Marfani and Co Ltd v Midland Bank Ltd: CA 1968

A rogue opened a new bank account under a false name with the help of an incorrect reference from a valued customer.
Held: When an account is fraudulently opened with the bank in the name of another person by someone pretending to be that person, the person opening the account is the customer.
The court explained the tort of conversion, with special reference to bills of exchange. Liability is strict for misappropriation of goods.
Diplock LJ: ‘It is, however, in my view, clear that the intention of the subsection and its statutory predecessors is to substitute for the absolute duty owed at common law by a banker to the true owner of a cheque not to take any steps in the ordinary course of business leading up to an including the receipt of payment of the cheque, and the crediting of the amount of the cheque to the account of his customer, in usurpation of the true owner’s title thereto a qualified duty to take reasonable care to refrain from taking any such step which he foresees is, or ought reasonably to have foreseen was, likely to cause loss or damage to the true owner.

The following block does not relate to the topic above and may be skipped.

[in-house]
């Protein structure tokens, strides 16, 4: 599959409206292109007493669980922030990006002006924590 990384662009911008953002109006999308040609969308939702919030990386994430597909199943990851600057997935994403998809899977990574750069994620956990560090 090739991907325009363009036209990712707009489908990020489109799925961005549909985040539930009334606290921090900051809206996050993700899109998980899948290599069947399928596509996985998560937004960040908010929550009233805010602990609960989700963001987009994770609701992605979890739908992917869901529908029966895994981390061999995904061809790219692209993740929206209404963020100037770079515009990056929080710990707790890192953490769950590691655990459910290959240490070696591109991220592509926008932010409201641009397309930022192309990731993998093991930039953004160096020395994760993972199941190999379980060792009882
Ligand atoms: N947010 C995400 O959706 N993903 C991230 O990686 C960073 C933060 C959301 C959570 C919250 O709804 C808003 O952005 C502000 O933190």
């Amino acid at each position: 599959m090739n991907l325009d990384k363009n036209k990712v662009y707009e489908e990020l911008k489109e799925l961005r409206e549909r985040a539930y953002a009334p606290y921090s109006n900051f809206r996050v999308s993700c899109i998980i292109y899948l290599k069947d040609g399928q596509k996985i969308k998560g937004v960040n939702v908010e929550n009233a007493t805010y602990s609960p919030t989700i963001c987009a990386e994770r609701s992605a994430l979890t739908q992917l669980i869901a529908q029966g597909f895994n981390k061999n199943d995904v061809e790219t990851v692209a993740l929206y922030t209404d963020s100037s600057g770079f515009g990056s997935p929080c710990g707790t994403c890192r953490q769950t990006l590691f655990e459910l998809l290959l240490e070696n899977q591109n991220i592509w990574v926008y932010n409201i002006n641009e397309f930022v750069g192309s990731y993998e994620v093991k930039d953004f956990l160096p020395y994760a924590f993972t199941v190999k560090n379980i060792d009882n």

The only respect in which this substituted statutory duty differs from a common law cause of action in negligence is that, since it takes the form of a qualified immunity from a strict liability at common law, the onus of showing that he did take such reasonable care lies upon the defendant banker. Granted good faith in the banker (the other condition of the immunity), the usual matter with respect to which the banker must take reasonable care is to satisfy himself that his own customer’s title to the cheque delivered to him for collection is not defective, i.e., that no other person is the true owner of it. Where the customer is in possession of the cheque at the time of delivery for collection and appears upon the face of it to be the ‘holder’, i.e., the payee or indorsee or the bearer, the banker is, in my view, entitled to assume that the customer is the owner of the cheque unless there are facts which are, or ought to be, known to him which would cause a reasonable banker to suspect that the customer was not the true owner.